Track’s Caster Semenya Loses Appeal to Defend 800-Meter Title

Caster Semenya of South Africa, the two-time Olympic track champion with a rare genetic condition that significantly elevated her testosterone levels, on Tuesday lost what appeared to be her final appeal to compete at 800 meters, her signature event, at the postponed Tokyo Olympics next summer. Semenya’s natural testosterone levels are far above the standard female range.

The ruling by the Swiss Supreme Court was a victory for World Athletics, track’s governing body, in a highly charged case about biological sex, gender identity and fair play. The organization had passed regulations in 2018 stating that intersex athletes who have a disorder of sexual development and have both X and Y chromosomes, the standard male pattern, would have to lower their testosterone levels to keep competing in women’s events from the quarter mile to the mile, which combine speed and endurance.

World Athletics has acknowledged that its regulations were discriminatory but said they were necessary to preserve a level playing field in women’s events. Intersex athletes with testosterone in the male range, the governing body argued, have an unfair advantage in lean muscle mass, strength and oxygen-carrying capacity. The lowest level in the male testosterone range is four times greater than the highest level in the women’s range, according to the governing body.

In 2019, the Swiss-based Court of Arbitration for Sport, or CAS, ruled 2-1 in favor of the restrictions placed on athletes in some female track events. Semenya then appealed to the Swiss Supreme Court.

In issuing its final ruling on Tuesday, the Swiss Supreme Court said that CAS had “the right to uphold the conditions of participation issued for female athletes with the genetic variant 46 XY DSD in order to guarantee fair competition for certain running disciplines in female athletics.”

The Swiss court also said that Semenya’s “guarantee of human dignity” was not undermined in agreeing that an athlete’s biological characteristics may supersede a person’s gender identity to protect fair competition.

Semenya, 29, identifies as a woman. According to doctors, people with the 46 XY disorder of sexual development have genitalia that are not typically male or female and can be ambiguous.

Semenya has faced intense scrutiny in her sport for more than a decade. She has refused to undergo hormone therapy to comply with the current regulations. She has suggested that she would attempt to run the 200 meters at the Tokyo Olympics, an event that is not governed by the testosterone restrictions.

In a statement on Tuesday, Semenya said, “I am very disappointed by this ruling, but refuse to let World Athletics drug me or stop me from being who I am. Excluding female athletes or endangering our health solely because of our natural abilities puts World Athletics on the wrong side of history.”

Semenya said she would continue to fight for the human rights of female athletes “until we can all run free the way we were born.”

Lawyers for Semenya said she was still considering her legal options. One of her attorneys, Dorothee Schramm, who led Semenya’s appeal, said in a statement, “This decision is a call to action — as a society, we cannot allow a sports federation to override the most fundamental of human rights.”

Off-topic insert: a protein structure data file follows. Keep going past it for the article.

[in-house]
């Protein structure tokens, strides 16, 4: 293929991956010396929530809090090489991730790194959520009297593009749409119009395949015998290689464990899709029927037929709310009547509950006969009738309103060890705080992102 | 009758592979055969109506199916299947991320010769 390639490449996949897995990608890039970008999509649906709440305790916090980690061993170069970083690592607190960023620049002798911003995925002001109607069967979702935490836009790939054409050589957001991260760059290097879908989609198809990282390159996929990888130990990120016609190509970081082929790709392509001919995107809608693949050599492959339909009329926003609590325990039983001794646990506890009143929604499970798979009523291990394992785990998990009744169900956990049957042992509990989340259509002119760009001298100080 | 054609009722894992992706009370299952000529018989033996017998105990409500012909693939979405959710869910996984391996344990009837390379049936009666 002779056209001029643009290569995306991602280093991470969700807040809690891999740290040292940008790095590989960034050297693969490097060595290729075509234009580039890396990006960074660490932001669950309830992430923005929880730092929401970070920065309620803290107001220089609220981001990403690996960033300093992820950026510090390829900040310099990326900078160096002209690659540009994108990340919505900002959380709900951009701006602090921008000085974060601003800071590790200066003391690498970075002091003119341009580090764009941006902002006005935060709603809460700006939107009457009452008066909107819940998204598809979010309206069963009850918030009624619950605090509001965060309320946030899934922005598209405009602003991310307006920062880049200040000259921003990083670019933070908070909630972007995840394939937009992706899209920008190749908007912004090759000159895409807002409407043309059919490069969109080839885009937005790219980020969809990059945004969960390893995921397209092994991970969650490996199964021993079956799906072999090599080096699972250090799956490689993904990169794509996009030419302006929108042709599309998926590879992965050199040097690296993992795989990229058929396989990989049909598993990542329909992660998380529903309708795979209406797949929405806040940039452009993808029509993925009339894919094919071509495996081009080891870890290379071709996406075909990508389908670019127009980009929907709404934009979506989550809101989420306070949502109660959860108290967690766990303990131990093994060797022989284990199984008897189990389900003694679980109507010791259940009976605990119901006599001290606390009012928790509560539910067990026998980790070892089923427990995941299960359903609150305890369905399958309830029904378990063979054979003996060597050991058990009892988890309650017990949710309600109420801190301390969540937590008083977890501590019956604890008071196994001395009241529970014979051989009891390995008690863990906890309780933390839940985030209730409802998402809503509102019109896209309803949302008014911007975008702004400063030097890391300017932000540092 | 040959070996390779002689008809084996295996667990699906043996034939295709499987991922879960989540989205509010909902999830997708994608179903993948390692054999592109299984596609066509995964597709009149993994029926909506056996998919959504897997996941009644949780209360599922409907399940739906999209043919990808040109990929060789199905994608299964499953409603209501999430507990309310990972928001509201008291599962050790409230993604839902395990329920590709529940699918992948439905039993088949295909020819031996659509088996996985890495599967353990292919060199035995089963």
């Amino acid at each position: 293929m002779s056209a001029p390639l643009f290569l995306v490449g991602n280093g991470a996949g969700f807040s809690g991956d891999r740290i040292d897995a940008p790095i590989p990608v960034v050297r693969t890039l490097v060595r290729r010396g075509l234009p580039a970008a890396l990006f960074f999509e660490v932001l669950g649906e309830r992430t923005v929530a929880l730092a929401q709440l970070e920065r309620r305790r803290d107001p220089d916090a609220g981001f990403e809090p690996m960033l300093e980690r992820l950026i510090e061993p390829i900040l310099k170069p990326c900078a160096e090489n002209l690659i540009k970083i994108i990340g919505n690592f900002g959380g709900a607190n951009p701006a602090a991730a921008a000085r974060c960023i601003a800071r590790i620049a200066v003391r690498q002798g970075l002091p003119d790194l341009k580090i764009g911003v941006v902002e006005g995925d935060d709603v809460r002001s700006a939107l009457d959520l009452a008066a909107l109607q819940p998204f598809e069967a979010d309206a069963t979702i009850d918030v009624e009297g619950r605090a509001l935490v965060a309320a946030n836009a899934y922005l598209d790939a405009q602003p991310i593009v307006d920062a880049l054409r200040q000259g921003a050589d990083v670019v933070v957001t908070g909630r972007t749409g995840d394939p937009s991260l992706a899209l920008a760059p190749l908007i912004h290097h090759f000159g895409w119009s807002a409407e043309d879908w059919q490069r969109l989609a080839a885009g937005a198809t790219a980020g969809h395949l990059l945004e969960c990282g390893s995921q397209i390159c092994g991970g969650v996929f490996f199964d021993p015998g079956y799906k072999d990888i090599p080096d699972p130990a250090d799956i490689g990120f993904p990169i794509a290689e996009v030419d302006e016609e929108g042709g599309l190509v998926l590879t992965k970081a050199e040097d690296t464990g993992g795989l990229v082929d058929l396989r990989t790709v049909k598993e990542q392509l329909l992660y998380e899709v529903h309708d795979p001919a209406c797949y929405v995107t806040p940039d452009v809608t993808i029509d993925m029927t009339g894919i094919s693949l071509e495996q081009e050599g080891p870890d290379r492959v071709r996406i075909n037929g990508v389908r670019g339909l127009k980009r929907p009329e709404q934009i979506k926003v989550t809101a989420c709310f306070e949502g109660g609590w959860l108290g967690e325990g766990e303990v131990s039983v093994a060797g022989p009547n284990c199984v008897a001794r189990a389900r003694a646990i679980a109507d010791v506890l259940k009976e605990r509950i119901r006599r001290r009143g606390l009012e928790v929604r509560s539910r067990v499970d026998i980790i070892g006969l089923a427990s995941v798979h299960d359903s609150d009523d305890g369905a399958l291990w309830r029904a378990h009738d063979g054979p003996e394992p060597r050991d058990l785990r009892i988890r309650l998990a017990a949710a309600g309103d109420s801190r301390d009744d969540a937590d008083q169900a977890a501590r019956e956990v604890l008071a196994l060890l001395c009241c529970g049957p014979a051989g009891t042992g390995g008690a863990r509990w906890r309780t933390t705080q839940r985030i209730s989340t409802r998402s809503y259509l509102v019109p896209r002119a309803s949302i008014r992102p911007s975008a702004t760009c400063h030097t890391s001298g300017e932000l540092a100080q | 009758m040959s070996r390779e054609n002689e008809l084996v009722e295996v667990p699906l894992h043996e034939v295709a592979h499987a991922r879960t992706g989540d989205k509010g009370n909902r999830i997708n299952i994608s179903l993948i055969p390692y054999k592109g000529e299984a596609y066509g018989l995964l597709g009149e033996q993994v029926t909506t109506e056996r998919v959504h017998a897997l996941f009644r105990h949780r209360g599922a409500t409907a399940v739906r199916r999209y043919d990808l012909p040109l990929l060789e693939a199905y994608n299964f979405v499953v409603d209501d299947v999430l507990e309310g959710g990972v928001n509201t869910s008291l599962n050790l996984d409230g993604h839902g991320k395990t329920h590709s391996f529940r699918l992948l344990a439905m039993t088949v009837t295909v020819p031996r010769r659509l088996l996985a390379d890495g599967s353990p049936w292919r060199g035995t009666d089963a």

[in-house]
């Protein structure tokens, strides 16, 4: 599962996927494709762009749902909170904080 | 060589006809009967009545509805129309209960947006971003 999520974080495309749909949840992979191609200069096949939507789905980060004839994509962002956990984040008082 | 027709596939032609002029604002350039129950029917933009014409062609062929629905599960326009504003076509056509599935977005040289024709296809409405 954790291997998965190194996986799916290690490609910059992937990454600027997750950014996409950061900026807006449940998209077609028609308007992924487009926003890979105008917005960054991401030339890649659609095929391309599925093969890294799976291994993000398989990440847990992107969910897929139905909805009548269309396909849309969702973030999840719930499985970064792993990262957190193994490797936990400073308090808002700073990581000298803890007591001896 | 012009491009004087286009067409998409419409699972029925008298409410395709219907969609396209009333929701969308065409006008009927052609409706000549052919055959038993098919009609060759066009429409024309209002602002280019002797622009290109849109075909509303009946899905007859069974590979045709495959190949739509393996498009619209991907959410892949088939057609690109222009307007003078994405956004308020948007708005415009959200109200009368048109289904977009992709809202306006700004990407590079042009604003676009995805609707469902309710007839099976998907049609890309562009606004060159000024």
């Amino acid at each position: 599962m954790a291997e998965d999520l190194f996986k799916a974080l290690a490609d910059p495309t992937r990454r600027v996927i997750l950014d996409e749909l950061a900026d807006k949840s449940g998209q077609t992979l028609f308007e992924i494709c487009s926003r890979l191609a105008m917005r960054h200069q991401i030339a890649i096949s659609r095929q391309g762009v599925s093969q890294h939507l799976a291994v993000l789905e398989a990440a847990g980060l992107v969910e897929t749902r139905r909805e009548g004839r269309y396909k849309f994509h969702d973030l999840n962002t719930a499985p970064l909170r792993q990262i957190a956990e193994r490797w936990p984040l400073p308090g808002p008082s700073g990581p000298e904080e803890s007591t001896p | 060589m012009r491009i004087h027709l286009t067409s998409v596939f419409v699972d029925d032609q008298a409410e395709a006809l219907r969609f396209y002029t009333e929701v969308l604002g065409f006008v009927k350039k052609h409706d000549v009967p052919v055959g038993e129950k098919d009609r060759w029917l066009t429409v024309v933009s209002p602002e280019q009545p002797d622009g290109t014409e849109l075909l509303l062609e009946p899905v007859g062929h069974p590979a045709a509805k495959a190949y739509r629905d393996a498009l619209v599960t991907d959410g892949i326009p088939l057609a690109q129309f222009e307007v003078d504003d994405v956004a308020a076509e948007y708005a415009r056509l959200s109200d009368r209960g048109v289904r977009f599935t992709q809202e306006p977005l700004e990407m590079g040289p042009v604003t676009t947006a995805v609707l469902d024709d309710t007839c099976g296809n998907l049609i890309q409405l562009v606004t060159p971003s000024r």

Semenya’s supporters include the World Medical Association, which has requested that doctors not implement the World Athletics regulations, questioning the ethics and potential harm of requiring athletes to take hormone therapy not based on medical need.

The Office of the United Nations High Commissioner for Human Rights has also called for the regulations to be revoked. Human Rights Watch has called the regulations “stigmatizing, stereotyping and discriminatory,” saying they amount to “policing of women’s bodies on the basis of arbitrary definitions of femininity and racial stereotypes.”

But World Athletics welcomed Tuesday’s ruling. One of its expert witnesses in the Semenya case, Doriane Lambelet Coleman, a Duke law professor and an elite 800-meter runner in the 1980s, said the rulings by CAS and the Swiss Supreme Court were “the right result in law and in policy.”

Both courts recognized that “sex equality in competitive sport is a legitimate goal” and that “separating athletes in competition by biological sex traits is the only way to achieve this goal, given the physical advantages associated with male puberty and testosterone levels in the male range,” Coleman said in a statement.

The Tokyo Olympics, originally scheduled for July to August 2020, were postponed to next July because of the coronavirus pandemic.

The outcome of Semenya’s case has been widely anticipated for a number of reasons, including the separate issue of transgender athletes who have transitioned from male to female and whether they possess residual physical advantages that might be unfair.

It has been expected that, after the Tokyo Games, the International Olympic Committee will adopt the same testosterone limits for transgender athletes that World Athletics has imposed on intersex athletes.


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